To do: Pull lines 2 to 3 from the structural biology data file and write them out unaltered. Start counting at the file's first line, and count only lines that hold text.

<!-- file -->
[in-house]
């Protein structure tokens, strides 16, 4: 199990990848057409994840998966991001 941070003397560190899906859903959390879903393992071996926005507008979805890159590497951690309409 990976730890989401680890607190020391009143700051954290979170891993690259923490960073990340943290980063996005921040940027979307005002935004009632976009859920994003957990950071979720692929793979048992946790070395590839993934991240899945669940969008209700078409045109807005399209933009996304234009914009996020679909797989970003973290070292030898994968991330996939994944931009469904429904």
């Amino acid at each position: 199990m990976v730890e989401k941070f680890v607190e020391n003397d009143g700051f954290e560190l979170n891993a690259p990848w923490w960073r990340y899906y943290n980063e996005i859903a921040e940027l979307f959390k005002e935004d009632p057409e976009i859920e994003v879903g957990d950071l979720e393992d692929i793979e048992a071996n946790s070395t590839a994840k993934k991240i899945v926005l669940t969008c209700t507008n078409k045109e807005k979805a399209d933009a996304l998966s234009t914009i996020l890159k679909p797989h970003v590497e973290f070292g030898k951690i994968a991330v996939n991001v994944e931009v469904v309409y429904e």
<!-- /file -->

């Protein structure tokens, strides 16, 4: 199990990848057409994840998966991001 941070003397560190899906859903959390879903393992071996926005507008979805890159590497951690309409 990976730890989401680890607190020391009143700051954290979170891993690259923490960073990340943290980063996005921040940027979307005002935004009632976009859920994003957990950071979720692929793979048992946790070395590839993934991240899945669940969008209700078409045109807005399209933009996304234009914009996020679909797989970003973290070292030898994968991330996939994944931009469904429904």
């Amino acid at each position: 199990m990976v730890e989401k941070f680890v607190e020391n003397d009143g700051f954290e560190l979170n891993a690259p990848w923490w960073r990340y899906y943290n980063e996005i859903a921040e940027l979307f959390k005002e935004d009632p057409e976009i859920e994003v879903g957990d950071l979720e393992d692929i793979e048992a071996n946790s070395t590839a994840k993934k991240i899945v926005l669940t969008c209700t507008n078409k045109e807005k979805a399209d933009a996304l998966s234009t914009i996020l890159k679909p797989h970003v590497e973290f070292g030898k951690i994968a991330v996939n991001v994944e931009v469904v309409y429904e």